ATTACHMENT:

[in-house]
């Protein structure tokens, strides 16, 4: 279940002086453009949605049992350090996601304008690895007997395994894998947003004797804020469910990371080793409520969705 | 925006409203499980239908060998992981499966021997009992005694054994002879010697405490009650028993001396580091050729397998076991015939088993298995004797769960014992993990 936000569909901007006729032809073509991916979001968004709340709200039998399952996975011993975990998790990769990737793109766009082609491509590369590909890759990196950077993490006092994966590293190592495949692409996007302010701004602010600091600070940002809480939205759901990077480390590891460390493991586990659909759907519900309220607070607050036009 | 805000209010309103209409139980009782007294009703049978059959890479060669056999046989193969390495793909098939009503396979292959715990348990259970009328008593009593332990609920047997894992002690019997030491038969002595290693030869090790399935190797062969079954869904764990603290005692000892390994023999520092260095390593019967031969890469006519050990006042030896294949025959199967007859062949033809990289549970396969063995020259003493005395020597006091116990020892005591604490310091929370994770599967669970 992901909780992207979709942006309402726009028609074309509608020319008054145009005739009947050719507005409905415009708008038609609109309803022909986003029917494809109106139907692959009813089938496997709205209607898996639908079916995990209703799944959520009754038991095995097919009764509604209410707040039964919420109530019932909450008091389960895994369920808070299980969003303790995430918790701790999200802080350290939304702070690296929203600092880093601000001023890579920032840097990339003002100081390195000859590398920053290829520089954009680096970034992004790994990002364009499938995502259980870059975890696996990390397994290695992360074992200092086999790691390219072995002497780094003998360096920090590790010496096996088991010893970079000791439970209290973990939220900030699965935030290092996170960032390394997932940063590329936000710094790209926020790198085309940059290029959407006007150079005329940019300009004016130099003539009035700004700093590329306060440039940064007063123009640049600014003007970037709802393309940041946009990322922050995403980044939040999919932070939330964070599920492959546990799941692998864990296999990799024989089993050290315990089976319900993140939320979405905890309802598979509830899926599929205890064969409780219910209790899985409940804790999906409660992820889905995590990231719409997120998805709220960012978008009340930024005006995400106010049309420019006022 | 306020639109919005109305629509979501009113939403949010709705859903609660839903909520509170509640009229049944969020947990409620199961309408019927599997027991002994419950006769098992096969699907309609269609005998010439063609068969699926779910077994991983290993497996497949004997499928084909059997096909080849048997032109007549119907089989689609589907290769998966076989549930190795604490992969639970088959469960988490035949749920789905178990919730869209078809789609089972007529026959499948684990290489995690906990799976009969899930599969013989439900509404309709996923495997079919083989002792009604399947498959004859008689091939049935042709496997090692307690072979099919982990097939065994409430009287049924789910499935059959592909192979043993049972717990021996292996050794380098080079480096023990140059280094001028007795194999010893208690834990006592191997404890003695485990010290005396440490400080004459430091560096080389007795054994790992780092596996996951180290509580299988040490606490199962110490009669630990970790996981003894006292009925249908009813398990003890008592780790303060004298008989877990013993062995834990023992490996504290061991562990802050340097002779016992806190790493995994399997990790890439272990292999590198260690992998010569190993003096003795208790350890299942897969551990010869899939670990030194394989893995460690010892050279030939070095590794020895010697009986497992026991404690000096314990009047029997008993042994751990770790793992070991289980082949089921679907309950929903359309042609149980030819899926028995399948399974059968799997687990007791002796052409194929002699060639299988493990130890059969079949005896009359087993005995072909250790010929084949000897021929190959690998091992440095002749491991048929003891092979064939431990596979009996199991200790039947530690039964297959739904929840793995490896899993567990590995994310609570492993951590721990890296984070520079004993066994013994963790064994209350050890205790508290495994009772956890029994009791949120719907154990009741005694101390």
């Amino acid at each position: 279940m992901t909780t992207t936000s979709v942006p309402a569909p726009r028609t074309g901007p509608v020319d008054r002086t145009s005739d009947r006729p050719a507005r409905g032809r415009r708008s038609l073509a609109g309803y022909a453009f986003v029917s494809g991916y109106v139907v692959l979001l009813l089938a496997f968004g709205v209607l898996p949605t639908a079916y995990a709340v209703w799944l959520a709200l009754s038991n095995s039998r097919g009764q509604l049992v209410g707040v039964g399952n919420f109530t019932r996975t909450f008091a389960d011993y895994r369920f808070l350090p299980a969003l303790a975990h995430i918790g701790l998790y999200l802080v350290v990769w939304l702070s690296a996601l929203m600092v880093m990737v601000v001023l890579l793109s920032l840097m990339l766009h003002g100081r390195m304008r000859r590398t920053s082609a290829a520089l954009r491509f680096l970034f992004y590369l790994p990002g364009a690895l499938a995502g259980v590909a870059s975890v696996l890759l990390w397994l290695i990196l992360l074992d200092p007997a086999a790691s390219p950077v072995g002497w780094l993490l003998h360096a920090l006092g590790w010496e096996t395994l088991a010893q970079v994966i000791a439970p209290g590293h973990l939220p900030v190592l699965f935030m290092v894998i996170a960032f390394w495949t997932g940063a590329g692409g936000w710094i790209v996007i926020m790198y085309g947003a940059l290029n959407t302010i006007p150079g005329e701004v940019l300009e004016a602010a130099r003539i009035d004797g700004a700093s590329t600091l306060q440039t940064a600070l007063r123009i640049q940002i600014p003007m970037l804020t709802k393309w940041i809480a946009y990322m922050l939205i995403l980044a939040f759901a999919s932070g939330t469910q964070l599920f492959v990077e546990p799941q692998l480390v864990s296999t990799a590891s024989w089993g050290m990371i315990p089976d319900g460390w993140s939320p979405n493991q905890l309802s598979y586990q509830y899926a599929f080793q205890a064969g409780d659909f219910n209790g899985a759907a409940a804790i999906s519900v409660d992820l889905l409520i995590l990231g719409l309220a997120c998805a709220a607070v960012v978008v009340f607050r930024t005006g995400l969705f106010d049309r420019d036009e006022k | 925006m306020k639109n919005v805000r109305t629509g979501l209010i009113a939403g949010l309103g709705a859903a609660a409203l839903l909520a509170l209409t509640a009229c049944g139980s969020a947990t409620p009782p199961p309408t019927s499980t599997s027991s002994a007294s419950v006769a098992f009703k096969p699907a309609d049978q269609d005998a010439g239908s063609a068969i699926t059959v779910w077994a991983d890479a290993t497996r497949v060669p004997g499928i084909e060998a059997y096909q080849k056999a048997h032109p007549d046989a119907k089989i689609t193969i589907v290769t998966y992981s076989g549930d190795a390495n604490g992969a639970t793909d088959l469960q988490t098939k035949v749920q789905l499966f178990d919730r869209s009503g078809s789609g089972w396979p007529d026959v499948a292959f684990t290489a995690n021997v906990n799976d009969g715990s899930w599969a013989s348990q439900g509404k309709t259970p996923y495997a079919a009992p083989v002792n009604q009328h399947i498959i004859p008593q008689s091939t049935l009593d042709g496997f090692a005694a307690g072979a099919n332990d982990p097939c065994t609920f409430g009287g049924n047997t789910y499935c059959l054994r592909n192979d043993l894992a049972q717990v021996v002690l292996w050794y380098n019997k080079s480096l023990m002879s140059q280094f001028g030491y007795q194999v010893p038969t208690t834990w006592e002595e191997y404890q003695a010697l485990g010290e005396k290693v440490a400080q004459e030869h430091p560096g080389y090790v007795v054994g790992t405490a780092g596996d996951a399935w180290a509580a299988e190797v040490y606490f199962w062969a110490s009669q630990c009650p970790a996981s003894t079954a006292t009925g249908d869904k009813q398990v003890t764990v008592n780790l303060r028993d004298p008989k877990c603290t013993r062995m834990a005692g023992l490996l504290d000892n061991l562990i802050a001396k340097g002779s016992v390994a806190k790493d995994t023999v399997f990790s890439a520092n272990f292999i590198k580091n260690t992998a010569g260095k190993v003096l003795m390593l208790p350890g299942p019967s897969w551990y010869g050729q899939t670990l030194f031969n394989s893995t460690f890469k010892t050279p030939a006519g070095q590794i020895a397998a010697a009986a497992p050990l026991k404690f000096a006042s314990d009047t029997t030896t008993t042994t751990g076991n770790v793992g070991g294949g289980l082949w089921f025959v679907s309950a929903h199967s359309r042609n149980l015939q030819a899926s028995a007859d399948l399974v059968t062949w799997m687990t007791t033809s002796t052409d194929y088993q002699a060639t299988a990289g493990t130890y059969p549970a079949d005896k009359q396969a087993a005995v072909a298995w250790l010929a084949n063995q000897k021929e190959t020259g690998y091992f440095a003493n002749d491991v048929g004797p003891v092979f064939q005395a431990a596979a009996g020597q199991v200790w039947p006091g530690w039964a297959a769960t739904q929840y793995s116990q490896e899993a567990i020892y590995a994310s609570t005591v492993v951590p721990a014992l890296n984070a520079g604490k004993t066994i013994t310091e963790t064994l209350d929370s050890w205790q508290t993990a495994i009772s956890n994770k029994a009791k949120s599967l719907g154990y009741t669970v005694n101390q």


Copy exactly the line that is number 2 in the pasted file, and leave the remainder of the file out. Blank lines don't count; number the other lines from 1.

């Protein structure tokens, strides 16, 4: 279940002086453009949605049992350090996601304008690895007997395994894998947003004797804020469910990371080793409520969705 | 925006409203499980239908060998992981499966021997009992005694054994002879010697405490009650028993001396580091050729397998076991015939088993298995004797769960014992993990 936000569909901007006729032809073509991916979001968004709340709200039998399952996975011993975990998790990769990737793109766009082609491509590369590909890759990196950077993490006092994966590293190592495949692409996007302010701004602010600091600070940002809480939205759901990077480390590891460390493991586990659909759907519900309220607070607050036009 | 805000209010309103209409139980009782007294009703049978059959890479060669056999046989193969390495793909098939009503396979292959715990348990259970009328008593009593332990609920047997894992002690019997030491038969002595290693030869090790399935190797062969079954869904764990603290005692000892390994023999520092260095390593019967031969890469006519050990006042030896294949025959199967007859062949033809990289549970396969063995020259003493005395020597006091116990020892005591604490310091929370994770599967669970 992901909780992207979709942006309402726009028609074309509608020319008054145009005739009947050719507005409905415009708008038609609109309803022909986003029917494809109106139907692959009813089938496997709205209607898996639908079916995990209703799944959520009754038991095995097919009764509604209410707040039964919420109530019932909450008091389960895994369920808070299980969003303790995430918790701790999200802080350290939304702070690296929203600092880093601000001023890579920032840097990339003002100081390195000859590398920053290829520089954009680096970034992004790994990002364009499938995502259980870059975890696996990390397994290695992360074992200092086999790691390219072995002497780094003998360096920090590790010496096996088991010893970079000791439970209290973990939220900030699965935030290092996170960032390394997932940063590329936000710094790209926020790198085309940059290029959407006007150079005329940019300009004016130099003539009035700004700093590329306060440039940064007063123009640049600014003007970037709802393309940041946009990322922050995403980044939040999919932070939330964070599920492959546990799941692998864990296999990799024989089993050290315990089976319900993140939320979405905890309802598979509830899926599929205890064969409780219910209790899985409940804790999906409660992820889905995590990231719409997120998805709220960012978008009340930024005006995400106010049309420019006022 | 306020639109919005109305629509979501009113939403949010709705859903609660839903909520509170509640009229049944969020947990409620199961309408019927599997027991002994419950006769098992096969699907309609269609005998010439063609068969699926779910077994991983290993497996497949004997499928084909059997096909080849048997032109007549119907089989689609589907290769998966076989549930190795604490992969639970088959469960988490035949749920789905178990919730869209078809789609089972007529026959499948684990290489995690906990799976009969899930599969013989439900509404309709996923495997079919083989002792009604399947498959004859008689091939049935042709496997090692307690072979099919982990097939065994409430009287049924789910499935059959592909192979043993049972717990021996292996050794380098080079480096023990140059280094001028007795194999010893208690834990006592191997404890003695485990010290005396440490400080004459430091560096080389007795054994790992780092596996996951180290509580299988040490606490199962110490009669630990970790996981003894006292009925249908009813398990003890008592780790303060004298008989877990013993062995834990023992490996504290061991562990802050340097002779016992806190790493995994399997990790890439272990292999590198260690992998010569190993003096003795208790350890299942897969551990010869899939670990030194394989893995460690010892050279030939070095590794020895010697009986497992026991404690000096314990009047029997008993042994751990770790793992070991289980082949089921679907309950929903359309042609149980030819899926028995399948399974059968799997687990007791002796052409194929002699060639299988493990130890059969079949005896009359087993005995072909250790010929084949000897021929190959690998091992440095002749491991048929003891092979064939431990596979009996199991200790039947530690039964297959739904929840793995490896899993567990590995994310609570492993951590721990890296984070520079004993066994013994963790064994209350050890205790508290495994009772956890029994009791949120719907154990009741005694101390």